Friday, February 8, 2013

Three Aspects for IT as Revenue Generator

Top-notch CIOs in various industries are creating new ways to pull in revenue at their companies.

It almost turns to be mainstream thought that IT needs to be the business’s growth engine and revenue generator, but how? What strategies are CIO's using to posture IT as a revenue-generating organization in organizations whose primary focus is not IT?

1. Provide Value-Added Products/Services 

Top-notch CIOs in various industries are creating new ways to pull in revenue at their companies. The techniques vary widely: Some use IT to boost showroom sales or sell homegrown software to other companies. Others take the valuable data they produce in-house and turn it into a saleable information service

  • Mobile Initiatives: With the proliferation of mobile devices, the opportunity for creative customer-facing applications is an area ripe with opportunity for forward-thinking CIOs. By spending time with customers, IT leaders are developing innovative new mobile initiatives that increase revenue, involves customer service initiatives where the new product is an app, usually provided free or at little cost, which aims to improve customer service and loyalty that in turn generates additional revenue. 
  • The growth of cloud computing opens up similar examples, as it enables a service provider mindset, provides value-added online services that the consumer could subscribe to or explore new online sales channels.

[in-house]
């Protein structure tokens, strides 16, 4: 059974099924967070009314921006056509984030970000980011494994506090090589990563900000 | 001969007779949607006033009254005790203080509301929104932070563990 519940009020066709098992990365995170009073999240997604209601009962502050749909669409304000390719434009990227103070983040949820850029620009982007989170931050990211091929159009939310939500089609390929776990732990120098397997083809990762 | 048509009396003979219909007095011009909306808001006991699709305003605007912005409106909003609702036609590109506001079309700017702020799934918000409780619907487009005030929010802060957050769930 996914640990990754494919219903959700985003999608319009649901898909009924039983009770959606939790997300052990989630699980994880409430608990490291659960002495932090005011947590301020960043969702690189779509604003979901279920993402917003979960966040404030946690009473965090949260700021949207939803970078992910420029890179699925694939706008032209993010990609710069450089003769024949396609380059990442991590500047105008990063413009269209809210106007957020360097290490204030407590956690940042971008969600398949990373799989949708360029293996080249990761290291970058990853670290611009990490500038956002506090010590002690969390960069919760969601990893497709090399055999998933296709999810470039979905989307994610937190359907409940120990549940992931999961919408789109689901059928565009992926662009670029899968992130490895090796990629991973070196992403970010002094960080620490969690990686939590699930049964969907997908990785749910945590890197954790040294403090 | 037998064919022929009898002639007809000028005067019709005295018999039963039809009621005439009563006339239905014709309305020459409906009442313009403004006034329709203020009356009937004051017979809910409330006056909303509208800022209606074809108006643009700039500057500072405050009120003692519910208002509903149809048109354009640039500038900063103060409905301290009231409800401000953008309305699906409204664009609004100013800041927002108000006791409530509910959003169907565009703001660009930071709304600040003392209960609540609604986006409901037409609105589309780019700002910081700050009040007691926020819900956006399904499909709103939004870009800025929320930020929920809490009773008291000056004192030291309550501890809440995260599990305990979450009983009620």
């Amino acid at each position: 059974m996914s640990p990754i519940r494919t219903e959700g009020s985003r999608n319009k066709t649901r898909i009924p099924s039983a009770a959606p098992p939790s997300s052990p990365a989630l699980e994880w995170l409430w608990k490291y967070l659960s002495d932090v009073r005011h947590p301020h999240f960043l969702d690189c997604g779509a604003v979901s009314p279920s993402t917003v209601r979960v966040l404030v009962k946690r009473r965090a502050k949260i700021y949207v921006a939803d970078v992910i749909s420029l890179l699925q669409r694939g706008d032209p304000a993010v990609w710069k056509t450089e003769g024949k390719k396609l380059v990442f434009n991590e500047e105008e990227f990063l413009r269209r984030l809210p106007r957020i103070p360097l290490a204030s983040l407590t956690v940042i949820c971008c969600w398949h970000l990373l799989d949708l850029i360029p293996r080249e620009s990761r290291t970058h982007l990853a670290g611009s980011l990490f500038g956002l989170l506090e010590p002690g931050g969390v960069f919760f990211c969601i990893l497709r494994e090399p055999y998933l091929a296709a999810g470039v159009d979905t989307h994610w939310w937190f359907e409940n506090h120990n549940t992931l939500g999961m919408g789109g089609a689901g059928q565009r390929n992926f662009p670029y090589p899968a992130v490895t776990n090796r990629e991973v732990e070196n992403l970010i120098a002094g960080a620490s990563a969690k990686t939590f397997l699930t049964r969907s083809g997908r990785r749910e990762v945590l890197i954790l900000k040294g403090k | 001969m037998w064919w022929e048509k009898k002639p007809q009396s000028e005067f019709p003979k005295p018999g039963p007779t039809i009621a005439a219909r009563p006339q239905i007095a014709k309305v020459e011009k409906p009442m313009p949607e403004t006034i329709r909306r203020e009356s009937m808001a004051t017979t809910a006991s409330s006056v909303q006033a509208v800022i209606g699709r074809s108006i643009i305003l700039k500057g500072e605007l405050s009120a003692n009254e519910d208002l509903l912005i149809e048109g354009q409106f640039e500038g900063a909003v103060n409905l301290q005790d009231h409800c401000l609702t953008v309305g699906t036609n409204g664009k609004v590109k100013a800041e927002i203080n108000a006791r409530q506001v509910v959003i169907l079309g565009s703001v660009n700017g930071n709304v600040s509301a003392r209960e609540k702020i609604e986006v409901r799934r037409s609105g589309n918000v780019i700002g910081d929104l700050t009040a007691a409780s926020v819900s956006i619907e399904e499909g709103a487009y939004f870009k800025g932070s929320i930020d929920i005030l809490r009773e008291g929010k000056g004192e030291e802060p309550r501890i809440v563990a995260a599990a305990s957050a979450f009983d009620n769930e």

2. Measure IT Value in Support of New Opportunities 

One key strategy is the measure of IT value contribution in revenue generation. Through innovation, birthed within R&D, new revenue generating opportunities are identified. IT's role in those new opportunities is the alignment of existing infrastructure or construction of new infrastructure in support of each opportunity

  • Measuring IT via agility lens: IT contribution to the business process is measured by the degree of agility and speed at which IT responds as a contributor to time to market and as the services provider for on-going operations and support. The period of time to bring the new opportunity from R&D conception to market introduction results in that "1st to market" position which creates consumer demand and ultimately drives market share. 
  • Measuring IT via optimization lens: IT value is measured by optimization and consumption of IT assets in support of the Business Services. To measure IT contribution to revenue generation, IT infrastructure assets both HW and SW (externally acquired or internally developed) must be linked to business services that support the revenue generation. In other words, IT value is measured by optimization and consumption of IT assets in support of the Business Services that are identified within the organization's revenue producing streams.